Video guest: Josephine Mwangi

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Sunday, 22 July 2018

Importers and business people will soon get timely and efficient services at clearance points following a partnership deal that was signed between the Royal Danish Embassy, Uganda and TradeMark East Africa ( TMEA ). This is in support of the National Electronic Single Window (NESW). Once implemented, NESW will improve availability and easy access to international trade documents and information leading to reduced transaction delays and costs. The Danish ambassador, Dan e Frederiksen said his government will provide TMEA with a grant of $5 million (which will be paid in phases. Each phase is supposed to take one year) in support of their efforts to reach the agreed objectives and outputs of the NSEW.

Wednesday, 24 September 2014

After years of negotiations between the East African Community (EAC)—the regional organization including Burundi, Kenya, Rwanda, Uganda and Tanzania—and the European Union (EU), early reports suggest that the two partners will sign a comprehensive trade deal, an Economic Partnership Agreement (EPA), by the end of the month. This agreement will extend duty- and quota-free access to East African exporters targeting European markets, while also expanding the EU’s reciprocal market access in EAC countries—a measure that has been contested by some observers. Earlier this year, other African regional bodies such as the Economic Community of West African States (ECOWAS) and Southern African Development Community (SADC) signed similar EPA agreements.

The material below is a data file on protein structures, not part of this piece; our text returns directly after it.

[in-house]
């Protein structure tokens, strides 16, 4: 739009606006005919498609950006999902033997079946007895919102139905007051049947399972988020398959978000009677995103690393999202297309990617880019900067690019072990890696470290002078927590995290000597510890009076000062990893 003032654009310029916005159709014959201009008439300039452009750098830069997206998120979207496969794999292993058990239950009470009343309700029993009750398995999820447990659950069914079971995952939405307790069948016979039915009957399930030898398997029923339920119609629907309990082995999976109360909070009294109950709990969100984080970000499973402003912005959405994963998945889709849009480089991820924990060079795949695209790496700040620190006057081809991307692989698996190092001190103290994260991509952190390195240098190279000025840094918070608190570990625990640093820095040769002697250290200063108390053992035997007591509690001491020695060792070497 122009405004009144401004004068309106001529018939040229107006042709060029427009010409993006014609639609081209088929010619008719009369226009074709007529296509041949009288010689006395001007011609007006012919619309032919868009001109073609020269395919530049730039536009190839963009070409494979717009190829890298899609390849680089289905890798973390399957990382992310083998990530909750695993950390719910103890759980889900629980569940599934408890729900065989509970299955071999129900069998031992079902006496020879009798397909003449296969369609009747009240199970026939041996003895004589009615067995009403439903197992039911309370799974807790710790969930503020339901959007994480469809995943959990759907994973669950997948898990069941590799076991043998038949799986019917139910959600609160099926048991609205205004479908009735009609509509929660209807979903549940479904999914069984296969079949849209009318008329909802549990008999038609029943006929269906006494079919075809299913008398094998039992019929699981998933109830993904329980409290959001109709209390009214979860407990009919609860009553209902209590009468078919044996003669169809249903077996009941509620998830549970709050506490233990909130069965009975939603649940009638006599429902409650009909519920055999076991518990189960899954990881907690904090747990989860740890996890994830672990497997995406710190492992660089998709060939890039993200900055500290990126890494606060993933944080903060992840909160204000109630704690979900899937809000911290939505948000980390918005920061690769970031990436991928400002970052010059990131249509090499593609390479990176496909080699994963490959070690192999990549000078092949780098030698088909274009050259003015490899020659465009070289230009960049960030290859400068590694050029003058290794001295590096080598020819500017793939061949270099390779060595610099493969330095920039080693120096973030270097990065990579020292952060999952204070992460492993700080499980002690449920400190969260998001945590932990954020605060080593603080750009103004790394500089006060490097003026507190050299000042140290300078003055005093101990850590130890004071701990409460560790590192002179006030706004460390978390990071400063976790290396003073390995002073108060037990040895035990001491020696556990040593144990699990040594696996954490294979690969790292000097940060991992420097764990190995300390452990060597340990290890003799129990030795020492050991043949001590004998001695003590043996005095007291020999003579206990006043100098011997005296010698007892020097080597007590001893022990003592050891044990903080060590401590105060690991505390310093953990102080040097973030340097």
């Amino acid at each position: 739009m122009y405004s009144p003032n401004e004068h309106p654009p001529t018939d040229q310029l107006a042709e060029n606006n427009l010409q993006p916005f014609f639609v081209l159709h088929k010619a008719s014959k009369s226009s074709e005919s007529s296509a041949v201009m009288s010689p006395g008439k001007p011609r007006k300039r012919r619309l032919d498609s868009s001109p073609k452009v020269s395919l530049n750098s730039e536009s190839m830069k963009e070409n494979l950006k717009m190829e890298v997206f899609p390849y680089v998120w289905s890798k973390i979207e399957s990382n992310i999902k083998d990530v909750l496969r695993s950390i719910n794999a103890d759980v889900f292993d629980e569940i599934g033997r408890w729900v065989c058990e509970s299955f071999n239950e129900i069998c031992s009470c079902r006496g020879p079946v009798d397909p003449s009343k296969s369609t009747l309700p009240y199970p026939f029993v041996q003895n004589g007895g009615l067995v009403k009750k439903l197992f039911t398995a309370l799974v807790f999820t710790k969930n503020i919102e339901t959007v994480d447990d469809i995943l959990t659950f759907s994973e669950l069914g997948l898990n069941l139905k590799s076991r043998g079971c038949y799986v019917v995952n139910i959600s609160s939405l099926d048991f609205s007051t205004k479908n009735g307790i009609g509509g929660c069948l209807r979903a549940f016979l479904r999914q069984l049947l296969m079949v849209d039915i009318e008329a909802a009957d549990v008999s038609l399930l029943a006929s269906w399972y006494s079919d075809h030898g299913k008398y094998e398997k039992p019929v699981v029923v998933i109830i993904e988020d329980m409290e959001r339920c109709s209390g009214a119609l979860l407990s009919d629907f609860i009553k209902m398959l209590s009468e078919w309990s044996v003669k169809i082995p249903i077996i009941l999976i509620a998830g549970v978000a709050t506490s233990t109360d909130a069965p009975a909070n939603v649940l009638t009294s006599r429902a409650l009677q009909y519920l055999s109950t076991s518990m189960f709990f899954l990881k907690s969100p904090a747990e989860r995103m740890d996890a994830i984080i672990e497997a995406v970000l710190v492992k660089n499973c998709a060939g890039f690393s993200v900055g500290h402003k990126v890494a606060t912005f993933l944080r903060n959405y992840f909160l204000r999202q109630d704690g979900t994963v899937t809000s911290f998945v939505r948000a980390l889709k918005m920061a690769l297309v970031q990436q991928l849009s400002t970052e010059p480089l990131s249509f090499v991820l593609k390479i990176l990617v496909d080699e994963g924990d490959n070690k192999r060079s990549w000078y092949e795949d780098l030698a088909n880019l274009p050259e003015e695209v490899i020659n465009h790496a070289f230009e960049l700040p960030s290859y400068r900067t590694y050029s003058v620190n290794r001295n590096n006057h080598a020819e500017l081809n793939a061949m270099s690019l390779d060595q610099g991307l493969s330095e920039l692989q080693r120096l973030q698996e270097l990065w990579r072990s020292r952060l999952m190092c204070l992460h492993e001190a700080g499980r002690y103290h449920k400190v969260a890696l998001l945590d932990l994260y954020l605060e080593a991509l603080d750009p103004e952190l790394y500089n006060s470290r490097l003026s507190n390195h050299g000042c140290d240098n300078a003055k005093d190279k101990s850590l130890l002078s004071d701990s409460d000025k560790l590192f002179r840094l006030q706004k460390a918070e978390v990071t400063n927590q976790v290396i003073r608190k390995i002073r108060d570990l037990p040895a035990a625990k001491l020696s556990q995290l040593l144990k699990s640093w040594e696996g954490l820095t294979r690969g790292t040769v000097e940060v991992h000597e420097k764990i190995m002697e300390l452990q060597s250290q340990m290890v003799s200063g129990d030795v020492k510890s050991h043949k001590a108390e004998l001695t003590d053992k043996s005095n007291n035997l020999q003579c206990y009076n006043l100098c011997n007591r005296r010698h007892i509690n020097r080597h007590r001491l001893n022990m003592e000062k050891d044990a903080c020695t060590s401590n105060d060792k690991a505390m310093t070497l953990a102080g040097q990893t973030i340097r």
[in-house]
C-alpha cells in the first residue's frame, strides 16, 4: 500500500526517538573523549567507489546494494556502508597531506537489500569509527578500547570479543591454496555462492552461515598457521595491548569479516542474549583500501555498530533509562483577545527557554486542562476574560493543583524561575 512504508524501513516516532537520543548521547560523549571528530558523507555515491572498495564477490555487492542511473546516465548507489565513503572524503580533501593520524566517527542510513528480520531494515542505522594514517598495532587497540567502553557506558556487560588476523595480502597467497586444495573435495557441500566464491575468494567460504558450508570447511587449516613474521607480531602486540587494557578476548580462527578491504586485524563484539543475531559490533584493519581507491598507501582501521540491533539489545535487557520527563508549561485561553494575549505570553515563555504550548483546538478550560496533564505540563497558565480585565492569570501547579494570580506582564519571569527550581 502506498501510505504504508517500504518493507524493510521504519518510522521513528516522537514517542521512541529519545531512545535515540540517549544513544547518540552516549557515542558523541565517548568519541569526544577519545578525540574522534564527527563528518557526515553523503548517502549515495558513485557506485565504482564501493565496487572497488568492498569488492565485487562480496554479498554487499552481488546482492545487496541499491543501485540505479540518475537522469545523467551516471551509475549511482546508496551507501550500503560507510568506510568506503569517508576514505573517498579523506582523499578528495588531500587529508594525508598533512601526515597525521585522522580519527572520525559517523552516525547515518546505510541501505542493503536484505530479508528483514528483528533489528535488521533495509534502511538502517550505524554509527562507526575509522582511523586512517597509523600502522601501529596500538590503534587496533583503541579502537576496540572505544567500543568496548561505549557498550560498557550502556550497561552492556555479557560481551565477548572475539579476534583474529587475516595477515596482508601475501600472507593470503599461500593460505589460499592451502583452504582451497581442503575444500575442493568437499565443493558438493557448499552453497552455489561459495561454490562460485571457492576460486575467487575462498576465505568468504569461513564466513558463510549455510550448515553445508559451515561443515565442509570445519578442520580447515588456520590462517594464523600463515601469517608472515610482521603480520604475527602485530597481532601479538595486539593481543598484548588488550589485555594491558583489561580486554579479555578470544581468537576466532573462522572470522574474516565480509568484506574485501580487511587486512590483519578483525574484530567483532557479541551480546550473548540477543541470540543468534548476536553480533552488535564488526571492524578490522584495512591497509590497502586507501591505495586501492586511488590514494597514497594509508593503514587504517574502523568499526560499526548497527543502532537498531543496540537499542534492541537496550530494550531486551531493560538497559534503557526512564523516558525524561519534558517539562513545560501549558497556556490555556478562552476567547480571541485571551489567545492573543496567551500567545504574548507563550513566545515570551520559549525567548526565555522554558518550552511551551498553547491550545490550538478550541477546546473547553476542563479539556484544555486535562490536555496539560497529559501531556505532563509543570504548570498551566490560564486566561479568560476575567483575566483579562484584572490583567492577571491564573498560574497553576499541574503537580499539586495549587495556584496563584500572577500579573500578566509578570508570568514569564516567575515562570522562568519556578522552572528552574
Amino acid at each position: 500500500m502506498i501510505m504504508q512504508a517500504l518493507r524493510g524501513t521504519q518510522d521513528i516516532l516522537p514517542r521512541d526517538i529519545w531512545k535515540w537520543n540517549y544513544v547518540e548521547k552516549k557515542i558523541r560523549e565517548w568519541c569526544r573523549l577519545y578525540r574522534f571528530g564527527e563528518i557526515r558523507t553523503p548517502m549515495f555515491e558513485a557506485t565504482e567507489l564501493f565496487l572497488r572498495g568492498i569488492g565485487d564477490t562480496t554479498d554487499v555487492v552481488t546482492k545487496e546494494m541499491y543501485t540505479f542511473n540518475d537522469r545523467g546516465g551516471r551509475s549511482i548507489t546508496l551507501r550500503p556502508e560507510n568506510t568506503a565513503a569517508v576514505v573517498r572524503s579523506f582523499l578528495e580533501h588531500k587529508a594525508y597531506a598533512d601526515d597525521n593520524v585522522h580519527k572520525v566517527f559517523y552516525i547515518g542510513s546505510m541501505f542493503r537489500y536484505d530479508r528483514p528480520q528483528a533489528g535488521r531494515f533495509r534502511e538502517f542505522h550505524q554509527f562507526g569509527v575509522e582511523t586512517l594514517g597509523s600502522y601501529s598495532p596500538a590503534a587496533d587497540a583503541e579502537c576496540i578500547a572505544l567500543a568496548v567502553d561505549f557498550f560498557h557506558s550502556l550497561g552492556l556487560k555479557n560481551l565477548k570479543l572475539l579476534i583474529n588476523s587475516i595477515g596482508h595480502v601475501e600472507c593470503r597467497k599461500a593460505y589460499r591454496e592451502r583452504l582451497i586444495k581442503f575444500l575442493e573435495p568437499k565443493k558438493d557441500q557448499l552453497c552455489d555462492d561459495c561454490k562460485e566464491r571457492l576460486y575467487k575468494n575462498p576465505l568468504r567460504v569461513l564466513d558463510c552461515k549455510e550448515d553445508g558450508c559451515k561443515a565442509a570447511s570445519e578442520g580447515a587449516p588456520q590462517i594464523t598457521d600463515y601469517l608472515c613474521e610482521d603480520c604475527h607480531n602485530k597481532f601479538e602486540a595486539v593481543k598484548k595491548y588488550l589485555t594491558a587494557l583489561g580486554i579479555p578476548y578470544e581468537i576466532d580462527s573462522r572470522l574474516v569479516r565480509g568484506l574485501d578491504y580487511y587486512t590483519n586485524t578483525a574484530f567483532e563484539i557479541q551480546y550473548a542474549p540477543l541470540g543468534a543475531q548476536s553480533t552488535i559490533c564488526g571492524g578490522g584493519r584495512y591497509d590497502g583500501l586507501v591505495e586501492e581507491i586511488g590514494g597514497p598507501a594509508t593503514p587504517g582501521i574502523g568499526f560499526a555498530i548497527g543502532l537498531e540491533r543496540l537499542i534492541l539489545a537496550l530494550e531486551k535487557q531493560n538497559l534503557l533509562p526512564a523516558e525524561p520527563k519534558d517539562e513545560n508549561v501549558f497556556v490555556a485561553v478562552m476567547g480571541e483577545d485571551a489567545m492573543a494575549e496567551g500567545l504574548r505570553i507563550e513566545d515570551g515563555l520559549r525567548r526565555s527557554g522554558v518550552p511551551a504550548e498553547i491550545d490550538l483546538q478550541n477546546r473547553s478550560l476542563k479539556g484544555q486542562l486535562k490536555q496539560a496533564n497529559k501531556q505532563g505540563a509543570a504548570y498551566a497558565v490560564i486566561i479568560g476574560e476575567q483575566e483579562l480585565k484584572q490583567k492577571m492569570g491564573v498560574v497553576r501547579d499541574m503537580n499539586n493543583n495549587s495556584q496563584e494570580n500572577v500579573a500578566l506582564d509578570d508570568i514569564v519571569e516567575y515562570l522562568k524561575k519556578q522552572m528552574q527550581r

A leading South African supermarket chain wants more Zimbabwean agricultural products to add to the current basket of commodities being exported across the Limpopo river. Pick & Pay director of group enterprises Mr Dallas Langman told The Herald Business at the opening of the new TM Msasa branch yesterday that Zimbabwean fruits and vegetables can be traded anywhere in the world due to their quality.